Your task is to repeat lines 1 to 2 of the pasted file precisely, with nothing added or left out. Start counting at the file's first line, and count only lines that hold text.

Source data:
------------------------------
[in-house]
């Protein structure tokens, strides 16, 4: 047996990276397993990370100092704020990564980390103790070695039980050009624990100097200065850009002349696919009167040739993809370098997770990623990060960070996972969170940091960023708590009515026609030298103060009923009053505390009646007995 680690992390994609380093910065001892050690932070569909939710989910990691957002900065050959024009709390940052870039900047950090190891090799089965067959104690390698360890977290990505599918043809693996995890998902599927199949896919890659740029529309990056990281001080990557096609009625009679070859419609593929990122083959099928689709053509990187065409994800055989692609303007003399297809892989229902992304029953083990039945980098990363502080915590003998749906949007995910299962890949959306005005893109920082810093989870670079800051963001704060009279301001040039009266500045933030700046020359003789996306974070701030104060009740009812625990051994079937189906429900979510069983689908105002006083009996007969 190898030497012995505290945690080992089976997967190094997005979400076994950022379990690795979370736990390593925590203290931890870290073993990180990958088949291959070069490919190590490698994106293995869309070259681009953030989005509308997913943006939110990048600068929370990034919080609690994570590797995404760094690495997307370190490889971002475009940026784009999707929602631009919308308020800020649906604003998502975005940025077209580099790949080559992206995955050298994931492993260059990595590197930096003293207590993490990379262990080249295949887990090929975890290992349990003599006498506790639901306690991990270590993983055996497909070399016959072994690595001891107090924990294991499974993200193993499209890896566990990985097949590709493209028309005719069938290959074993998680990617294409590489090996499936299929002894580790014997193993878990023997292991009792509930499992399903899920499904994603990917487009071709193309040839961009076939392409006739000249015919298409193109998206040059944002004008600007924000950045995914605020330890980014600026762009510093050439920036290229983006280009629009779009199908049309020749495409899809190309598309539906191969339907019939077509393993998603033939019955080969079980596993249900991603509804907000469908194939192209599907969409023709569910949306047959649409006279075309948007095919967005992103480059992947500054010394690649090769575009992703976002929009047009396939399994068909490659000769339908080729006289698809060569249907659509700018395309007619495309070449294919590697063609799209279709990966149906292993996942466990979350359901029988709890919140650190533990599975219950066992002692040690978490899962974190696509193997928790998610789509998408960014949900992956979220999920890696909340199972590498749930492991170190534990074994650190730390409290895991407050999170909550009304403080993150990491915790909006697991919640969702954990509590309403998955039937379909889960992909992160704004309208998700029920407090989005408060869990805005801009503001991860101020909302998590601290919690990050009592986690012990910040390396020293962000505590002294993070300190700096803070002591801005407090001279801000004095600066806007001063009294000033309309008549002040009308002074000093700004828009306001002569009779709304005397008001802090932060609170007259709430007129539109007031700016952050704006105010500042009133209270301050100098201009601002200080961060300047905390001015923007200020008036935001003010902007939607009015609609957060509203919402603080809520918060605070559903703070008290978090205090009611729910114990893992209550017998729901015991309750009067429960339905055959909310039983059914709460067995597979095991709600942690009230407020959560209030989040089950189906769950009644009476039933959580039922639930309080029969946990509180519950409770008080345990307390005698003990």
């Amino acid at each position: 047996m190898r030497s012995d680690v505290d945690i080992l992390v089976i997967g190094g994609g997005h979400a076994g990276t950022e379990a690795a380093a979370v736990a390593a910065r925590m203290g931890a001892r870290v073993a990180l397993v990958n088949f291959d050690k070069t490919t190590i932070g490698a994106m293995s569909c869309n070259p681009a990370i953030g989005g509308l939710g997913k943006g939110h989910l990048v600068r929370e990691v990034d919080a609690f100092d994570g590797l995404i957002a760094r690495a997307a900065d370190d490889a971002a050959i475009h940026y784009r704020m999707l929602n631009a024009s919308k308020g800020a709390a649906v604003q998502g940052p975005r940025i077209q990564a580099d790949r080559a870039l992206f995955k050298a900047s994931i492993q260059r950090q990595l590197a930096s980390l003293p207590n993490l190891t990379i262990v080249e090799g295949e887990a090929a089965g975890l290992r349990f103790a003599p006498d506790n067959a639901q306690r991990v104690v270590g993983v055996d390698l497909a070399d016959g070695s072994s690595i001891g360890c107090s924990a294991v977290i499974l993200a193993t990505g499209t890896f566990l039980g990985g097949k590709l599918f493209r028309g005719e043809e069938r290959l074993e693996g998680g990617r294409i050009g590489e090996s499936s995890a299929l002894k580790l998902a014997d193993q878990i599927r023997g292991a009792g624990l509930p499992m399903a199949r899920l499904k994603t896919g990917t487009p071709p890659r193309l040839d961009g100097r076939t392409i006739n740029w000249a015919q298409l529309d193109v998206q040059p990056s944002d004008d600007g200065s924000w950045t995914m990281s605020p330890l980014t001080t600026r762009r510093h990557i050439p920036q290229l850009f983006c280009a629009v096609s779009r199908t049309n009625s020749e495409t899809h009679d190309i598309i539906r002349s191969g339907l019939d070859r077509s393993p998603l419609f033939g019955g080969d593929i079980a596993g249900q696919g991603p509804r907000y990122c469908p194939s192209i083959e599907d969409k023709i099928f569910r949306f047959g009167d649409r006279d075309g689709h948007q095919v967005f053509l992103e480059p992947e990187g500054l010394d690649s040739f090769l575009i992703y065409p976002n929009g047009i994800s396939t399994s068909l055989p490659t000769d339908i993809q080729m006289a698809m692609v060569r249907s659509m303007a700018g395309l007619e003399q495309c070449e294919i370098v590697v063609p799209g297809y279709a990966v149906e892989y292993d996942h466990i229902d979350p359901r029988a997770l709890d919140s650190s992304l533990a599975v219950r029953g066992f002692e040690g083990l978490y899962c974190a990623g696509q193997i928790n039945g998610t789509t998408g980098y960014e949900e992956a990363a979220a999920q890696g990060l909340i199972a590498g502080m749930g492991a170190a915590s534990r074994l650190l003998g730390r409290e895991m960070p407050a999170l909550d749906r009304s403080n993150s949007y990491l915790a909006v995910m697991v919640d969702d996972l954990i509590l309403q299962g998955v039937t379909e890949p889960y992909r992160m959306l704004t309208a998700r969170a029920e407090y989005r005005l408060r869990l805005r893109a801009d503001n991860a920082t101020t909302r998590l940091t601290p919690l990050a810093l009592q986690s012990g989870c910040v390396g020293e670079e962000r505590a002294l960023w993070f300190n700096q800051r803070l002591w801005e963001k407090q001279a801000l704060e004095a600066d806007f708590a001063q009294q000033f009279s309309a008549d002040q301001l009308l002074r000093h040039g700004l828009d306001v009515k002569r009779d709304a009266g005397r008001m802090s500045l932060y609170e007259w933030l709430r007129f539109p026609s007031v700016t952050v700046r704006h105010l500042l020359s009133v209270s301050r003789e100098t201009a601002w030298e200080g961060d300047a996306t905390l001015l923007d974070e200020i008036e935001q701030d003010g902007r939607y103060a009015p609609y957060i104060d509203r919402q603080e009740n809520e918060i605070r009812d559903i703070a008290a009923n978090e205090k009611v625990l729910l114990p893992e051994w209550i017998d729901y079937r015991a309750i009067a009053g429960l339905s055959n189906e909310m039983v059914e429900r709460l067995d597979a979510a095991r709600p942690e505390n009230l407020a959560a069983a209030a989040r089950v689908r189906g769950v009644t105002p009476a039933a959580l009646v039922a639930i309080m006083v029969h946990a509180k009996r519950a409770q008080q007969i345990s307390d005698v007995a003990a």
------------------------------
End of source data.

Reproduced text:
[in-house]
């Protein structure tokens, strides 16, 4: 047996990276397993990370100092704020990564980390103790070695039980050009624990100097200065850009002349696919009167040739993809370098997770990623990060960070996972969170940091960023708590009515026609030298103060009923009053505390009646007995 680690992390994609380093910065001892050690932070569909939710989910990691957002900065050959024009709390940052870039900047950090190891090799089965067959104690390698360890977290990505599918043809693996995890998902599927199949896919890659740029529309990056990281001080990557096609009625009679070859419609593929990122083959099928689709053509990187065409994800055989692609303007003399297809892989229902992304029953083990039945980098990363502080915590003998749906949007995910299962890949959306005005893109920082810093989870670079800051963001704060009279301001040039009266500045933030700046020359003789996306974070701030104060009740009812625990051994079937189906429900979510069983689908105002006083009996007969 190898030497012995505290945690080992089976997967190094997005979400076994950022379990690795979370736990390593925590203290931890870290073993990180990958088949291959070069490919190590490698994106293995869309070259681009953030989005509308997913943006939110990048600068929370990034919080609690994570590797995404760094690495997307370190490889971002475009940026784009999707929602631009919308308020800020649906604003998502975005940025077209580099790949080559992206995955050298994931492993260059990595590197930096003293207590993490990379262990080249295949887990090929975890290992349990003599006498506790639901306690991990270590993983055996497909070399016959072994690595001891107090924990294991499974993200193993499209890896566990990985097949590709493209028309005719069938290959074993998680990617294409590489090996499936299929002894580790014997193993878990023997292991009792509930499992399903899920499904994603990917487009071709193309040839961009076939392409006739000249015919298409193109998206040059944002004008600007924000950045995914605020330890980014600026762009510093050439920036290229983006280009629009779009199908049309020749495409899809190309598309539906191969339907019939077509393993998603033939019955080969079980596993249900991603509804907000469908194939192209599907969409023709569910949306047959649409006279075309948007095919967005992103480059992947500054010394690649090769575009992703976002929009047009396939399994068909490659000769339908080729006289698809060569249907659509700018395309007619495309070449294919590697063609799209279709990966149906292993996942466990979350359901029988709890919140650190533990599975219950066992002692040690978490899962974190696509193997928790998610789509998408960014949900992956979220999920890696909340199972590498749930492991170190534990074994650190730390409290895991407050999170909550009304403080993150990491915790909006697991919640969702954990509590309403998955039937379909889960992909992160704004309208998700029920407090989005408060869990805005801009503001991860101020909302998590601290919690990050009592986690012990910040390396020293962000505590002294993070300190700096803070002591801005407090001279801000004095600066806007001063009294000033309309008549002040009308002074000093700004828009306001002569009779709304005397008001802090932060609170007259709430007129539109007031700016952050704006105010500042009133209270301050100098201009601002200080961060300047905390001015923007200020008036935001003010902007939607009015609609957060509203919402603080809520918060605070559903703070008290978090205090009611729910114990893992209550017998729901015991309750009067429960339905055959909310039983059914709460067995597979095991709600942690009230407020959560209030989040089950189906769950009644009476039933959580039922639930309080029969946990509180519950409770008080345990307390005698003990």